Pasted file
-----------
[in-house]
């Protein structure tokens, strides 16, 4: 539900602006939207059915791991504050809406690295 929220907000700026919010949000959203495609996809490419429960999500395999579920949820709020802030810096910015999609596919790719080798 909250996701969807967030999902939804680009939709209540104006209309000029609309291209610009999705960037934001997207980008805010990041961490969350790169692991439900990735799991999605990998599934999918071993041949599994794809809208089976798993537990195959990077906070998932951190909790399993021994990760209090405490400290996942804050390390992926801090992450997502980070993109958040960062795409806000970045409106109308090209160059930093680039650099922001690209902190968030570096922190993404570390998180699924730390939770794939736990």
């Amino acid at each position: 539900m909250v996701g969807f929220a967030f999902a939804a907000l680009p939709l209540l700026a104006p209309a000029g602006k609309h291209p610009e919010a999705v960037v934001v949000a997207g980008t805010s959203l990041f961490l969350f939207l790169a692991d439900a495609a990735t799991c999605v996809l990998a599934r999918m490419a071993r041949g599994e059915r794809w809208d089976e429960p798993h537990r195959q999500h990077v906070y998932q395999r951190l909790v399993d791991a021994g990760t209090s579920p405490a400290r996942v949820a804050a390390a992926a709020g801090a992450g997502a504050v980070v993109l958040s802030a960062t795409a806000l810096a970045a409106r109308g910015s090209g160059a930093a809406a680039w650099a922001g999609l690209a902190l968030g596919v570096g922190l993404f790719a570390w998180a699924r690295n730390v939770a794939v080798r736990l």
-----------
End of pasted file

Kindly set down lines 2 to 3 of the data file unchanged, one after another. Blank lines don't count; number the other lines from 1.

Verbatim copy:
């Protein structure tokens, strides 16, 4: 539900602006939207059915791991504050809406690295 929220907000700026919010949000959203495609996809490419429960999500395999579920949820709020802030810096910015999609596919790719080798 909250996701969807967030999902939804680009939709209540104006209309000029609309291209610009999705960037934001997207980008805010990041961490969350790169692991439900990735799991999605990998599934999918071993041949599994794809809208089976798993537990195959990077906070998932951190909790399993021994990760209090405490400290996942804050390390992926801090992450997502980070993109958040960062795409806000970045409106109308090209160059930093680039650099922001690209902190968030570096922190993404570390998180699924730390939770794939736990």
């Amino acid at each position: 539900m909250v996701g969807f929220a967030f999902a939804a907000l680009p939709l209540l700026a104006p209309a000029g602006k609309h291209p610009e919010a999705v960037v934001v949000a997207g980008t805010s959203l990041f961490l969350f939207l790169a692991d439900a495609a990735t799991c999605v996809l990998a599934r999918m490419a071993r041949g599994e059915r794809w809208d089976e429960p798993h537990r195959q999500h990077v906070y998932q395999r951190l909790v399993d791991a021994g990760t209090s579920p405490a400290r996942v949820a804050a390390a992926a709020g801090a992450g997502a504050v980070v993109l958040s802030a960062t795409a806000l810096a970045a409106r109308g910015s090209g160059a930093a809406a680039w650099a922001g999609l690209a902190l968030g596919v570096g922190l993404f790719a570390w998180a699924r690295n730390v939770a794939v080798r736990l």